Repetitive behaviors in adults with Autism Spectrum disorders significantly lessen with antidepressant treatment

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Institute For Basic Research in New York seeking adults with Fragile X for New Clinical Trial

Published October 17, 2011 in October 17, 2011

The Institute for Basic Research in Staten Island is seeking adult participants for a new Fragile X treatment trial. This is a large scale trial of AFQ056 from Novartis for people aged 18-45 who have Fragile X. AFQ056 is an mGluR5 antagonist. The current study is just for adults but the next step is to extend the trial to ages 12-17. After completing the 20 week trial, participants will be offered the option of taking this medication free of charge until it comes to market.

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‘Autistic’ mice created and treated

Published October 3, 2011 in New Scientist

A new strain of mice engineered to lack a gene with links to autism displays many of the hallmarks of the condition. It also responds to a drug in the same way as people with autism, which might open the way to new therapies for such people.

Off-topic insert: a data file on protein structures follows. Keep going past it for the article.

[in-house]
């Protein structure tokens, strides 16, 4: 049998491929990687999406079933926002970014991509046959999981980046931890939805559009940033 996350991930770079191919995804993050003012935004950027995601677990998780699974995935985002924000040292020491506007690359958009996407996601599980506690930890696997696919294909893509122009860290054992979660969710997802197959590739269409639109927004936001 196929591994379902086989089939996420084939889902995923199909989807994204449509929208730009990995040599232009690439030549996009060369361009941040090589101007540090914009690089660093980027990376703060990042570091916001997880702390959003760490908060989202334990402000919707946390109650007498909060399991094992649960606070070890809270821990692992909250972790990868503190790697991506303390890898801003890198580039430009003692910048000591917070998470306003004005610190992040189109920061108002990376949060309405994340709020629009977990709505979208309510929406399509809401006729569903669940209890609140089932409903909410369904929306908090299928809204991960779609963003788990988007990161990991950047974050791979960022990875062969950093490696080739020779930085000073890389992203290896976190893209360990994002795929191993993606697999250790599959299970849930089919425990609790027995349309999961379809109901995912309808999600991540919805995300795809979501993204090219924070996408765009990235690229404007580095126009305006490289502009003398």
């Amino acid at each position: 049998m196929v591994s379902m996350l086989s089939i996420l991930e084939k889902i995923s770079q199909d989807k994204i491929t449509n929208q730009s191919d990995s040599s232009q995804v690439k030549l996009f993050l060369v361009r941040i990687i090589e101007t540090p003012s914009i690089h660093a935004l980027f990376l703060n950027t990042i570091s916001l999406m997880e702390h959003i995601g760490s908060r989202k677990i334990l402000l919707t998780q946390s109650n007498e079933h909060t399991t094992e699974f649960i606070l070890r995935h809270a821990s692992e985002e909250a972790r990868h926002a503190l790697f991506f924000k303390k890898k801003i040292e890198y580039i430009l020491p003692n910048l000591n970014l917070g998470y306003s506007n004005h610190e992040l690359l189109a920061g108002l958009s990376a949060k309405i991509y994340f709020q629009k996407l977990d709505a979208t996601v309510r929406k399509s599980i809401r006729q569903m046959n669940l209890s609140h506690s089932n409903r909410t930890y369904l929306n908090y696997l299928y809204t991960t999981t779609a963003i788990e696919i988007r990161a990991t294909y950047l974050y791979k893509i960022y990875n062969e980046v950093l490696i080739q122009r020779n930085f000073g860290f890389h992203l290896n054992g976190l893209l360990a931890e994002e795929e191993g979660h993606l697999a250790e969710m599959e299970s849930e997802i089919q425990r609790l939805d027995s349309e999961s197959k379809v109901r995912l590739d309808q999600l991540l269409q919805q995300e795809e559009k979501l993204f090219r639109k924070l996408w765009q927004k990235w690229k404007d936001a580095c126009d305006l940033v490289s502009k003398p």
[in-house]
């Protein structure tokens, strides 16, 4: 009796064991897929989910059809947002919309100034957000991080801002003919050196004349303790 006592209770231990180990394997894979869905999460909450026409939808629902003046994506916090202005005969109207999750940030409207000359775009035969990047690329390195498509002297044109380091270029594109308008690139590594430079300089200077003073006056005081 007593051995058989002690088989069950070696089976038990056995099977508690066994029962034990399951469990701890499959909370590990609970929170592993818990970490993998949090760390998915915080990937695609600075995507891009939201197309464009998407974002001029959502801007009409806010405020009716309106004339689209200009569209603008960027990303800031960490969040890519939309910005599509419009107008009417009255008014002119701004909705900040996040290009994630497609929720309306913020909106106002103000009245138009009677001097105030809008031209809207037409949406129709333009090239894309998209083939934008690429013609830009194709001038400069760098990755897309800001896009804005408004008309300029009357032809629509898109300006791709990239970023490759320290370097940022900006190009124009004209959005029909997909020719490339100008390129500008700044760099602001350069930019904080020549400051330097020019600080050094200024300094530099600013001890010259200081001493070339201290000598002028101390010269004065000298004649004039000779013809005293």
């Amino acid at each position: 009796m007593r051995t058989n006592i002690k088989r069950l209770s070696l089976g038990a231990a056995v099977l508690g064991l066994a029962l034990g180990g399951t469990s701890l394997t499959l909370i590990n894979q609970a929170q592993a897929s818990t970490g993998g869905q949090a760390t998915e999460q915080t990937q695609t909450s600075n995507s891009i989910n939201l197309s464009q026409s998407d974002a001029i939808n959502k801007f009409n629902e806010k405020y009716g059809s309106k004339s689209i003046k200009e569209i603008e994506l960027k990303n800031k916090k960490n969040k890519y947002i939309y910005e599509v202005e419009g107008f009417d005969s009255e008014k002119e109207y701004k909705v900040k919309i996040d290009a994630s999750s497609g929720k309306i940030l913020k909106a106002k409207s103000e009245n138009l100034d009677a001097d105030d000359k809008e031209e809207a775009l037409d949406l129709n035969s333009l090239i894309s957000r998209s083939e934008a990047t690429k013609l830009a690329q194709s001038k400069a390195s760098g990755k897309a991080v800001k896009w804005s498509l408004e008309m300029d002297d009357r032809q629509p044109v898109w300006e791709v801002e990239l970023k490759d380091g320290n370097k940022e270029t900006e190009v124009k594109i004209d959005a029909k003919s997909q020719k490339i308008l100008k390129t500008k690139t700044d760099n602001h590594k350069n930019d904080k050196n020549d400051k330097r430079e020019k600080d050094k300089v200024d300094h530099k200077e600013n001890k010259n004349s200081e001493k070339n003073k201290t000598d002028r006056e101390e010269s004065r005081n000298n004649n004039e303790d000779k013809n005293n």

http://www.newscientist.com/article/dn20984-autistic-mice-created--and-treated.html?DCMP=OTC-rss&nsref=online-news

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Autism-Related Study Discovers How Drug Interferes with Neuronal Cell Function

Published July 7, 2011 in Science Daily

This study examined mouse neuronal cells during pregnancy to discover how the drug actually interferes at a molecular level with prostaglandins, which are important for development and communication of cells in the brain.

http://www.sciencedaily.com/releases/2010/07/100707112425.htm?utm_source=feedburner&utm_medium=feed&utm_campaign=Feed%3A+sciencedaily+%28ScienceDaily%3A+Latest+Science+News%29

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Social Bonding in Prairie Voles Helps Guide Search for Autism Treatments

Published April 28, 2011 in Emory Woodruff Health Sciences Center

Researchers at the Center for Translational Social Neuroscience (CTSN) at Emory University are focusing on prairie voles as a new model to screen the effectiveness of drugs to treat autism. They are starting with D-cycloserine, a drug Emory researchers have shown enhances behavioral therapy for phobias and also promotes pair bonding among prairie voles. Giving female voles D-cycloserine, which is thought to facilitate learning and memory, can encourage them to bond with a new male more quickly than usual.